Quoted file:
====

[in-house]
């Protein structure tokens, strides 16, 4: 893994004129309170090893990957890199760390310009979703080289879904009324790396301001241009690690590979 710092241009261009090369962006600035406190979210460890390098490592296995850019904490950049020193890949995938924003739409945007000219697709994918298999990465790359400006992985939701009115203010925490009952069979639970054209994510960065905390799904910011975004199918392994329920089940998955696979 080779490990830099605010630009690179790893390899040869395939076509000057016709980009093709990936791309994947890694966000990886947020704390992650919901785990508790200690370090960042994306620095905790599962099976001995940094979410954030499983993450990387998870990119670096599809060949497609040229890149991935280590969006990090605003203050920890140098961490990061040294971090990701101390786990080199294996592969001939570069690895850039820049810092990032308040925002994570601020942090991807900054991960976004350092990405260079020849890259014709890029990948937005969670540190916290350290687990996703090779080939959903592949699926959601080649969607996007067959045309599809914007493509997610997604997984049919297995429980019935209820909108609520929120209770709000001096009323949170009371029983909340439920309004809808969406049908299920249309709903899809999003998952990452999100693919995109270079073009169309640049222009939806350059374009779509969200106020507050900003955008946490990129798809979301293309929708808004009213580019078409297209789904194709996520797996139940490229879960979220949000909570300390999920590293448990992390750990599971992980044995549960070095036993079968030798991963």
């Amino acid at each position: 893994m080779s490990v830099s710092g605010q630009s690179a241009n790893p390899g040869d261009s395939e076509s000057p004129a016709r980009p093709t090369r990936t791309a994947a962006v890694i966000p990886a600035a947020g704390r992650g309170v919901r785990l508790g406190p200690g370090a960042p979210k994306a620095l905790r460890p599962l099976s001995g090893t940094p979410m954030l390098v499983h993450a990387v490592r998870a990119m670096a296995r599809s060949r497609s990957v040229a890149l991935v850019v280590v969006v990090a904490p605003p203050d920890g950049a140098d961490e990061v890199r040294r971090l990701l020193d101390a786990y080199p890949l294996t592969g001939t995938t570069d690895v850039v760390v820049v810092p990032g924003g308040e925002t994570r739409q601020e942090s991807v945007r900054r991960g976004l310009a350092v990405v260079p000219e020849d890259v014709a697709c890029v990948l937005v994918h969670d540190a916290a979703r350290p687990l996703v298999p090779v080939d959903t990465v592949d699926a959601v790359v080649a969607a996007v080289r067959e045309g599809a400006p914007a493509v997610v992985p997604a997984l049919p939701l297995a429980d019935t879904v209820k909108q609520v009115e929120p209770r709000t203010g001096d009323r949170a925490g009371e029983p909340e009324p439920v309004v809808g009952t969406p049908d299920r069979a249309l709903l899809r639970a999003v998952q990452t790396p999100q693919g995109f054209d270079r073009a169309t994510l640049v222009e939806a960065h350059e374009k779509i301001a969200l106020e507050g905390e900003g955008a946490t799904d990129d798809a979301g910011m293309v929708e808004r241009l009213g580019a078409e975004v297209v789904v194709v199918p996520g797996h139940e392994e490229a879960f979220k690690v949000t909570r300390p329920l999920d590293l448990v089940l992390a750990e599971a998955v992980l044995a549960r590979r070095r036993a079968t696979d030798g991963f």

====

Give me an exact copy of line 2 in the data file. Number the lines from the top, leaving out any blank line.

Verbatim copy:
């Protein structure tokens, strides 16, 4: 893994004129309170090893990957890199760390310009979703080289879904009324790396301001241009690690590979 710092241009261009090369962006600035406190979210460890390098490592296995850019904490950049020193890949995938924003739409945007000219697709994918298999990465790359400006992985939701009115203010925490009952069979639970054209994510960065905390799904910011975004199918392994329920089940998955696979 080779490990830099605010630009690179790893390899040869395939076509000057016709980009093709990936791309994947890694966000990886947020704390992650919901785990508790200690370090960042994306620095905790599962099976001995940094979410954030499983993450990387998870990119670096599809060949497609040229890149991935280590969006990090605003203050920890140098961490990061040294971090990701101390786990080199294996592969001939570069690895850039820049810092990032308040925002994570601020942090991807900054991960976004350092990405260079020849890259014709890029990948937005969670540190916290350290687990996703090779080939959903592949699926959601080649969607996007067959045309599809914007493509997610997604997984049919297995429980019935209820909108609520929120209770709000001096009323949170009371029983909340439920309004809808969406049908299920249309709903899809999003998952990452999100693919995109270079073009169309640049222009939806350059374009779509969200106020507050900003955008946490990129798809979301293309929708808004009213580019078409297209789904194709996520797996139940490229879960979220949000909570300390999920590293448990992390750990599971992980044995549960070095036993079968030798991963």